Impact of post-anthesis glyphosate on woolly cupgrass seed production, seed weight and seed viability.
Nurse, R.E., Darbyshire, S.J., and Simard, M.-J. (2015). "Impact of post-anthesis glyphosate on woolly cupgrass seed production, seed weight and seed viability.", Canadian Journal of Plant Science, 95(6), pp. 1193-1197. doi : 10.4141/CJPS-2015-166 Access to full text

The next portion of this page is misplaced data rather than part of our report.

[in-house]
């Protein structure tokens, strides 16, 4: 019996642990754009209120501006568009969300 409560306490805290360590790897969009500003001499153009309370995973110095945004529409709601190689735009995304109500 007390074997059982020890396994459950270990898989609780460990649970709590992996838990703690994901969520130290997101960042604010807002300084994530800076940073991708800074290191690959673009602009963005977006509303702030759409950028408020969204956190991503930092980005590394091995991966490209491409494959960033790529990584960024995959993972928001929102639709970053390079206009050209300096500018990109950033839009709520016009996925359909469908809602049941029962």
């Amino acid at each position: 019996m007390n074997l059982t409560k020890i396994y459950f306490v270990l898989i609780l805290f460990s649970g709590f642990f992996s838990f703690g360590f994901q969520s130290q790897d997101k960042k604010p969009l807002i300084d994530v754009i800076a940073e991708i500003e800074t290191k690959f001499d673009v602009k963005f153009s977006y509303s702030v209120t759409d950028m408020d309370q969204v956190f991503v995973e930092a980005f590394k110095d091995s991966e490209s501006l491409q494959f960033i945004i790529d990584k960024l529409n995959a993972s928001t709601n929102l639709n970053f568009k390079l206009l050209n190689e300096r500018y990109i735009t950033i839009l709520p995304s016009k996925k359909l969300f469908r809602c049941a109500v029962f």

Herbicides are generally applied at early stages of crop and weed growth to protect crop yield. Few studies have evaluated the effect of late (post-anthesis) applications of glyphosate as a management option to limit the seed production of weed escapes, such as woolly cupgrass (Eriochloa villosa). We propagated woolly cupgrass under greenhouse conditions and then applied three glyphosate treatments post-anthesis including: (1) an untreated control; (2) 900 g a.e. ha−1; and (3) 1800 g a.e. ha−1. Terminal inflorescences were collected 21 d after glyphosate application, and seed production, seed weight and embryo viability were assessed. Post-anthesis glyphosate applications did not influence seed production, but reduced seed weight and viability by 50 and 96%, respectively. Therefore, glyphosate applied just before the woolly cupgrass inflorescence begins to emerge from the leaf sheath (as late as the R1 stage in soybeans) is an effective strategy to manage woolly cupgrass reproduction and stop viable seeds from entering the soil seed bank or other dispersal pathways.
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